Most of the desk toys marketed for adults have since been recalled and removed from the market, such as BuckyBalls. However millions still lurk in desk drawers and offices. Make sure to remove them immediately and place them out of reach (or better yet, get rid of them!) if you do have them in your house. Magnetic toys are becoming more prevalent on store shelves with the trendy rising of STEM education aspects. Tegu blocks, Magna-Tiles, Magformers, etc are all toys that have magnets safely encased in plastic or wood. Remember to check the integrity of these toys regularly, and supervise when your children are playing with them. Wood is easily chewed by family pets, so keep them out of reach and immediately search the area for magnets if a block is damaged. These toys are amazingly fun, just make sure to play safely!

If you think your child may have ingested a magnet, alert your pediatrician immediately or go to the ER. Also note that on an x-ray, multiple magnets can appear as only one when they’ve attached to each other. The damage caused can be irreversible and as evidenced by several recent stories I’ve read on parenting message boards- life changing.


Kids are crazy and seem to be able to hurt themselves with almost anything. This is truth, and with all these blog posts about the things that can pick off your kid, it seems overwhelming and that you may as well put your kid in a bubble. I get this, my own kids are 5 and 2. And if it makes you feel any better, I’m currently watching them beat each other with sticks through the kitchen window. Someone may lose an eye. But so far, no one has recalled sticks so I’m gonna let it slide. However, knowledge is power. Even as a nurse myself, I never would have thought of magnets as anything other than a choking hazard. Buckyballs are small enough to pass, so that’s what I would be waiting for. Arming yourself with knowledge and being proactive is the best thing you can do. I will be forever grateful that I wasn’t one of the parents that was given this knowledge by a doctor while my child was critically ill. I wish every parent could be spared that.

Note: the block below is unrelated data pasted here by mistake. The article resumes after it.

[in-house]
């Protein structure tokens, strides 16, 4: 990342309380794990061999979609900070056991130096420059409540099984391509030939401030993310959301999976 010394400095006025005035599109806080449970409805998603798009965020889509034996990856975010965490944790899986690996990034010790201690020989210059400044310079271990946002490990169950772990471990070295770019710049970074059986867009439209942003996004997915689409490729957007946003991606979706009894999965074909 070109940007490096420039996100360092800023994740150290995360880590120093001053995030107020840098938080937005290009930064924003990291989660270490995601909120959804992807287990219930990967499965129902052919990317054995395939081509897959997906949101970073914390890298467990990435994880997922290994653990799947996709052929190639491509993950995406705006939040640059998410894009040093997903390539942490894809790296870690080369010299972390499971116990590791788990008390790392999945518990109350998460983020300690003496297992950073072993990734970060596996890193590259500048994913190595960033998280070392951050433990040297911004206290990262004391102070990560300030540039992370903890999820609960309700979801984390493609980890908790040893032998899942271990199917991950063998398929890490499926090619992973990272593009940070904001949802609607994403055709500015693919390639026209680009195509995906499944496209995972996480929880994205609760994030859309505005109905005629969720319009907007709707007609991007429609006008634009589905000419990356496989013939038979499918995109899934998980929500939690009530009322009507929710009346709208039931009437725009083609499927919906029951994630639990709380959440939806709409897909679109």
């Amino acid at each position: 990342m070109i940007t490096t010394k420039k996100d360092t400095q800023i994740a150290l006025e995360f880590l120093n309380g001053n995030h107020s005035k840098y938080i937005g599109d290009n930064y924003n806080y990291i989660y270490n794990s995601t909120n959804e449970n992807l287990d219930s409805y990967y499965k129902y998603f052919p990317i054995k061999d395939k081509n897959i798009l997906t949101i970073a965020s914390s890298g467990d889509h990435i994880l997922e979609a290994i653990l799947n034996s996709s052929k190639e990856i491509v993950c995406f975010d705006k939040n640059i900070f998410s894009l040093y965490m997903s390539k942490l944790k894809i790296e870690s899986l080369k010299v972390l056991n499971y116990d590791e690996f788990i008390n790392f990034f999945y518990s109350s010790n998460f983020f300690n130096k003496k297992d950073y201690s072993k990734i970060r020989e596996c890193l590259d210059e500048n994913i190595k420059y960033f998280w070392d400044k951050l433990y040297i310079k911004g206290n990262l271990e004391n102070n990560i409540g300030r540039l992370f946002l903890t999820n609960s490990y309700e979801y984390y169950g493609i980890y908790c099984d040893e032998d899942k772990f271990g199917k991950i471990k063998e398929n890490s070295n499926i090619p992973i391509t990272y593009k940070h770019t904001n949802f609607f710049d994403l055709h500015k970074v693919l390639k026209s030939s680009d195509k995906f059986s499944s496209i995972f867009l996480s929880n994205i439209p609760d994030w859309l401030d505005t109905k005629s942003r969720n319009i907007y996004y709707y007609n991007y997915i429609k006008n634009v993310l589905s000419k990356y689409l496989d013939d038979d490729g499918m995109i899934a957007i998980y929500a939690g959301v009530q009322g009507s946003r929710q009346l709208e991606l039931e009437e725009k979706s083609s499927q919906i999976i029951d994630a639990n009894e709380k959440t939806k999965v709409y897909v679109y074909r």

Carseat Recalls – the good, the bad and the ridiculous


Recall-stampYour carseat is recalled. Those words strike fear into the hearts and minds of safety-conscious parents everywhere. After all, no one wants to hear that there is a potential problem with their carseat – a product that they’ve entrusted to protect their child’s life under the worst possible circumstances. For child restraint manufacturers, recalls are more than just fixing compliance or safety issues – they tend to be costly and chock full of bad publicity. In short, recalls are bad for business. However, voluntary recalls are also a part of the business and almost every manufacturer has to face a recall issue sooner or later. It’s important to understand that not all recalls are for serious safety-related problems although some clearly are.

A carseat could be recalled for having a small hole in the shell (for attaching the cup holder) if enough kids get a finger stuck in that hole. A seat could also be recalled for having an incorrect phone number for NHTSA listed on the label. Or for having a mix-up with the English/Spanish sticker labels. Labeling errors are actually pretty common but rarely are they a safety concern.